| Client  |             | Server  |                   |         |
    +---------+             +---------+                   +---------+
        |                       |                              |
        | Authentication phase  |                              |
        | begin                 |                              |
        |---------------------->|                              |
        |                       |                              |
        |                       |                              |
        |                       | RADIUS                       |
        |                       | Access-Request               |
        |                       | + Location-Information       |
        |                       |   attributes                 |



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        |                       |----------------------------->|
        |                       |                              |
        :                       :                              :
        :       Multiple Protocol Exchanges to perform         :
        :    Authentication, Key Exchange and Authorization    :
        :                  ...continued...                     :
        :                       :                              :
        |                       | RADIUS                       |
        |                       | Access-Accept                |
        |                       |  + Rule set Information      |
        |                       |<-----------------------------|
        | Authentication        |                              |
        | Accept                |                              |
        |<----------------------|                              |
        |                       |                              |
        |                       | RADIUS                       |
        |                       | Accounting Request           |
        |                       | + Location-Information       |
        |                       |   attributes                 |
        |                       |----------------------------->|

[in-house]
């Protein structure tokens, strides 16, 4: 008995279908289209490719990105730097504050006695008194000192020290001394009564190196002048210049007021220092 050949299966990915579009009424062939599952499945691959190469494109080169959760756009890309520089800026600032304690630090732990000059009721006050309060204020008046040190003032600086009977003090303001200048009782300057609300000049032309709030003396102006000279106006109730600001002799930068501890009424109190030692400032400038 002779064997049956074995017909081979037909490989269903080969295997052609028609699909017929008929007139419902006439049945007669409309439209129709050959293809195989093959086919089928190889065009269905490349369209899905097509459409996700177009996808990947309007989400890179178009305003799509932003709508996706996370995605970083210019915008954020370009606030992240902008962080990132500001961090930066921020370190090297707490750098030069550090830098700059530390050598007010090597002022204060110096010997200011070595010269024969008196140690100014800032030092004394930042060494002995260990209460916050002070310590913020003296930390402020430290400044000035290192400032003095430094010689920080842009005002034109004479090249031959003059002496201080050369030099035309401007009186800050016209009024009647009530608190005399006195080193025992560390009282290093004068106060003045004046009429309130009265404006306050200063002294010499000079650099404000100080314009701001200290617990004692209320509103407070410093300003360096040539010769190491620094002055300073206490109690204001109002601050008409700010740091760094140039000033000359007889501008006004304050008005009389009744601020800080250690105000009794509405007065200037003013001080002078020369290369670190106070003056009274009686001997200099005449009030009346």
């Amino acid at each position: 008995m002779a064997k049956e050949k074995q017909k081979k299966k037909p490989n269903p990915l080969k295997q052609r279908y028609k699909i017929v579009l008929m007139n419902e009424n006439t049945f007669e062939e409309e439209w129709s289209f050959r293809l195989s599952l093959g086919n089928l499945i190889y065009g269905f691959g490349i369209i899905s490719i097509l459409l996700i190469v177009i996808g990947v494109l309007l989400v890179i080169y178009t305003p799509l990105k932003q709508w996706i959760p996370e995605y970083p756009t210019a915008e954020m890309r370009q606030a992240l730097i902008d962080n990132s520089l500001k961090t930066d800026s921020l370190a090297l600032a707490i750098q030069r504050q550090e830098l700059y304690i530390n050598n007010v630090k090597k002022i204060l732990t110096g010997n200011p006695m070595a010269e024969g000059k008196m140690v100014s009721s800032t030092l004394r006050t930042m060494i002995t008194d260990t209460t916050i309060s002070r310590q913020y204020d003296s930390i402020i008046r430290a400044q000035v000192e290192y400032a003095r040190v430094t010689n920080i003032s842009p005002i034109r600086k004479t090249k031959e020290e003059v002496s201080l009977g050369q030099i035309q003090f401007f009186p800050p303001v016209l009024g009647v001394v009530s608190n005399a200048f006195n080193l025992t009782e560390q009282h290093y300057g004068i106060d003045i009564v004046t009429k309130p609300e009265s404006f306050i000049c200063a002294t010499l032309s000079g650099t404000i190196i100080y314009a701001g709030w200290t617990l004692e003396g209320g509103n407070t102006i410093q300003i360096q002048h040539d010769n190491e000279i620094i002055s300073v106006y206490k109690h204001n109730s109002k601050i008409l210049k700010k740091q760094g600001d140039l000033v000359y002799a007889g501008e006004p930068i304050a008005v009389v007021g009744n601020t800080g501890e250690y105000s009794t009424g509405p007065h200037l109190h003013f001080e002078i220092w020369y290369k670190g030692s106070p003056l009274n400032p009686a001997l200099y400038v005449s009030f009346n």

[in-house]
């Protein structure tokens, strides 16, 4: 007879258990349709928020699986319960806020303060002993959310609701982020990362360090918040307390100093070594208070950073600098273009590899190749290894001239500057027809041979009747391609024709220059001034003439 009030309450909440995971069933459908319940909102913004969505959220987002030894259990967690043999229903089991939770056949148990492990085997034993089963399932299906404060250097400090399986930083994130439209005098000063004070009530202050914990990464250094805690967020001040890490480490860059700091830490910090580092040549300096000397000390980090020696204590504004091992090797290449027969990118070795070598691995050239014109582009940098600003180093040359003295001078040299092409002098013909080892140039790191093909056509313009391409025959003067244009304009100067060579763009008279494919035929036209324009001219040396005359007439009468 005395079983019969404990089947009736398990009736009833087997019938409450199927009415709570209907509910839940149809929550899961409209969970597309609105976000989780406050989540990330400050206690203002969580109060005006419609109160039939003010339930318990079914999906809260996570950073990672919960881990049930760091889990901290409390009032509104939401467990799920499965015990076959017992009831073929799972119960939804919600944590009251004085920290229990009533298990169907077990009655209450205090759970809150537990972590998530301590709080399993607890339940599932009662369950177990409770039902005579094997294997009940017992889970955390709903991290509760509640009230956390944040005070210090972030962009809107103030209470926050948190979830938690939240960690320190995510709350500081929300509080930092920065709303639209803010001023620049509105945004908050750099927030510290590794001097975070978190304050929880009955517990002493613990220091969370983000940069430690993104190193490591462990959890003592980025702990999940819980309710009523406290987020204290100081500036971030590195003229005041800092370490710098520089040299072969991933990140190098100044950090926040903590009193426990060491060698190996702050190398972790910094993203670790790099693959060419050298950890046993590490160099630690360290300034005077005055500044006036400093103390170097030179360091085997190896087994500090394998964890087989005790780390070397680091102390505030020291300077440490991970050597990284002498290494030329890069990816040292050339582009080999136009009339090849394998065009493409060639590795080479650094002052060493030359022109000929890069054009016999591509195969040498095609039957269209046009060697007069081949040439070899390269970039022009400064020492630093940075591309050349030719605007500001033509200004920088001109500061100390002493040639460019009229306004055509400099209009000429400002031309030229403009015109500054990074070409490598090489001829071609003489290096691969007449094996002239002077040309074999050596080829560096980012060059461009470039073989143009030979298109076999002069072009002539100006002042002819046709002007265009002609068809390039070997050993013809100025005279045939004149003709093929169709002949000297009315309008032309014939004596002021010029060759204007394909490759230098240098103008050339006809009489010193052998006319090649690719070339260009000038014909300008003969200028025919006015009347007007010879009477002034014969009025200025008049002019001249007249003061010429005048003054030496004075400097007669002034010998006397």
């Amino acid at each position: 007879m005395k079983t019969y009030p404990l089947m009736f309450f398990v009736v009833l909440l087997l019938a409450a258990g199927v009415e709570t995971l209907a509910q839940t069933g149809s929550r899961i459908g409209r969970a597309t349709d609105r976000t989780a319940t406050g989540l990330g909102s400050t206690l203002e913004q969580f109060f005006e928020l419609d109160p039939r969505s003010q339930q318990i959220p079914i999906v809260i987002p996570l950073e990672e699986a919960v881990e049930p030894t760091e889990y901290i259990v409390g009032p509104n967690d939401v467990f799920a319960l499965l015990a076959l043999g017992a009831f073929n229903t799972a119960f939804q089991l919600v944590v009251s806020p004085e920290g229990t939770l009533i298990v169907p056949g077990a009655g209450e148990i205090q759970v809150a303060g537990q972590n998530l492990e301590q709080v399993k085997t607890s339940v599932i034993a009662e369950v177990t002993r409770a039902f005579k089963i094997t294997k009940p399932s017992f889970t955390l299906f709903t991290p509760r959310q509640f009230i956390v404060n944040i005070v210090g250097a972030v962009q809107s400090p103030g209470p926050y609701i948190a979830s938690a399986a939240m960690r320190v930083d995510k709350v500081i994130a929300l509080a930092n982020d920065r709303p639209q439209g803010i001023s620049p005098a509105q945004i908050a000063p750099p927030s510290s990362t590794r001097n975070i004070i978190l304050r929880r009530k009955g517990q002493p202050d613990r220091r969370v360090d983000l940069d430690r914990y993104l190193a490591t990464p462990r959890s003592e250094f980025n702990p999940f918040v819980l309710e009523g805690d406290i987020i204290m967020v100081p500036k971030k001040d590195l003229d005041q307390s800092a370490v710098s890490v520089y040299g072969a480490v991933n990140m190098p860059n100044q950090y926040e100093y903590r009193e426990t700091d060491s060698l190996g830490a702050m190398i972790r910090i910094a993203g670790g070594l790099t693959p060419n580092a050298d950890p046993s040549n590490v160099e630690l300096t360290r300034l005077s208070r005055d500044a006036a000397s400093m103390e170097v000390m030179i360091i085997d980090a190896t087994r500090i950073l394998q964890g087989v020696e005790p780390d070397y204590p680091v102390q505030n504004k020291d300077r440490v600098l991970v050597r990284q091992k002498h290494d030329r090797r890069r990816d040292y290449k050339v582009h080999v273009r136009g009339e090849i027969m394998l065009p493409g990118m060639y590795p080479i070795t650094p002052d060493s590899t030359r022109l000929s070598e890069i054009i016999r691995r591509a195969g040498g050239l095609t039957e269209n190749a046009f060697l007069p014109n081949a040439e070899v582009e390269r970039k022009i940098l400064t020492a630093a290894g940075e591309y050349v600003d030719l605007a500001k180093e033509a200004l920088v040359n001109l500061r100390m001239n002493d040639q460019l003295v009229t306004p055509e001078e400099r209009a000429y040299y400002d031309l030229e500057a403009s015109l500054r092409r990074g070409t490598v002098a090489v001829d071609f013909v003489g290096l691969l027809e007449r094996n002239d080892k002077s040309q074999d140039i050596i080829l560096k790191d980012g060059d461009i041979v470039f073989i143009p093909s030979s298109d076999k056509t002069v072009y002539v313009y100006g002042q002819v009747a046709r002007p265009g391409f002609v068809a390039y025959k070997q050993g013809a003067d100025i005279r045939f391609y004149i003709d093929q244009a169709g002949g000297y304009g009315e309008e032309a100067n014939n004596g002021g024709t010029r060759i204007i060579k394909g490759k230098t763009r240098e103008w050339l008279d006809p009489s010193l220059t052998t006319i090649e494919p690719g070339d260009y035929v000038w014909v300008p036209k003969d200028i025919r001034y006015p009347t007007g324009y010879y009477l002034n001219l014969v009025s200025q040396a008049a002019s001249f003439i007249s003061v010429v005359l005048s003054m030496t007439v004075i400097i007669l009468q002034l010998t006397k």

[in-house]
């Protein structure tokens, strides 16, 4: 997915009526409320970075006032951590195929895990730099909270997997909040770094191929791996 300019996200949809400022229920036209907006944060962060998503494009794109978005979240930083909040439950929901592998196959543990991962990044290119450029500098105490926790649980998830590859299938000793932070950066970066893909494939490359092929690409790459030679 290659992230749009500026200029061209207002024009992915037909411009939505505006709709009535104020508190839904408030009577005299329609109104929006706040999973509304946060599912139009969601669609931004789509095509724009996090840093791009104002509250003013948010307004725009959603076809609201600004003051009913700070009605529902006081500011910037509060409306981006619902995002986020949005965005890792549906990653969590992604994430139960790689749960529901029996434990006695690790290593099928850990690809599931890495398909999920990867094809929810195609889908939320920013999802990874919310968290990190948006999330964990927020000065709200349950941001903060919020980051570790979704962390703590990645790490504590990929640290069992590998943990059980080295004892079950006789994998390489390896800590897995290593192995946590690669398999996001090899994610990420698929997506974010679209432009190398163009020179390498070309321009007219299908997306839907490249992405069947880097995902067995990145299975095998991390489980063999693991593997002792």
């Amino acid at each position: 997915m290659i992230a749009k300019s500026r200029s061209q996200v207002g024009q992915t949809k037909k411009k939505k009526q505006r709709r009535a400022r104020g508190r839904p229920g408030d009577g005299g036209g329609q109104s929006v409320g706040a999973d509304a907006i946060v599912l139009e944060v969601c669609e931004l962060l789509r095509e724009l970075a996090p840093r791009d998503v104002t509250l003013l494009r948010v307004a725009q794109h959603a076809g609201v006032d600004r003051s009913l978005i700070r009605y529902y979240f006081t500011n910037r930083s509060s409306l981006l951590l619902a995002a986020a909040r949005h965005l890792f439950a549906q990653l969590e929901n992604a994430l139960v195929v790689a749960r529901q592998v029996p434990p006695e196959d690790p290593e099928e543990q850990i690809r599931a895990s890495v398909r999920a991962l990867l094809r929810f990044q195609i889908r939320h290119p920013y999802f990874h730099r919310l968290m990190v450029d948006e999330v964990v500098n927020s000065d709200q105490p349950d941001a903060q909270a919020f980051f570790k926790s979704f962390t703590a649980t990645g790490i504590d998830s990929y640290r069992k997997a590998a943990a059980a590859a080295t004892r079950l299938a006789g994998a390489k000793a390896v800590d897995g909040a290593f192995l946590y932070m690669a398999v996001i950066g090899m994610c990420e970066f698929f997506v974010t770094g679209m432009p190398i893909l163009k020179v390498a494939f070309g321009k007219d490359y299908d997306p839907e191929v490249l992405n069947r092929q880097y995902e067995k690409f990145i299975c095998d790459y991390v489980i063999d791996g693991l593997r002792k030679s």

|                       |                              |


  Figure 1: Message Flow: Authentication/Authorization Phase Delivery


3.2  Mid-session Authorization

   Mid-session delivery method uses the Change of Authorization (COA)
   message as defined in [5].  At anytime during the session the AAA
   server MAY send a COA message containing session identification
   attributes to the access network.  The COA message may instruct the
   access network to generate an Authorize-Only Access-Request
   (Access-Request with Service-Type set to "Authorize-Only") in which
   case the NAS MUST include the location infromation in this
   Access-Request.

   Figure 2 shows the approach graphically.













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            Access network                                    AAA server
                |                                               |
                |  COA  + Service-Type "Authorize Only"         |
                |<----------------------------------------------|
                |                                               |
                |  COA NAK + Service-Type "Authorize Only"      |
                |          + Error-Cause  "Request Initiated"   |
                |---------------------------------------------->|
                |                                               |
                | Access-Request + Service-Type "Authorize Only"|
                |             + Location Information attributes |
                |             + Location Information policy     |
                |---------------------------------------------->|
                |                                               |
                | Access-Accept                                 |
                |<----------------------------------------------|
                |                                               |

           Figure 2: Message Flow: Mid-session Authorization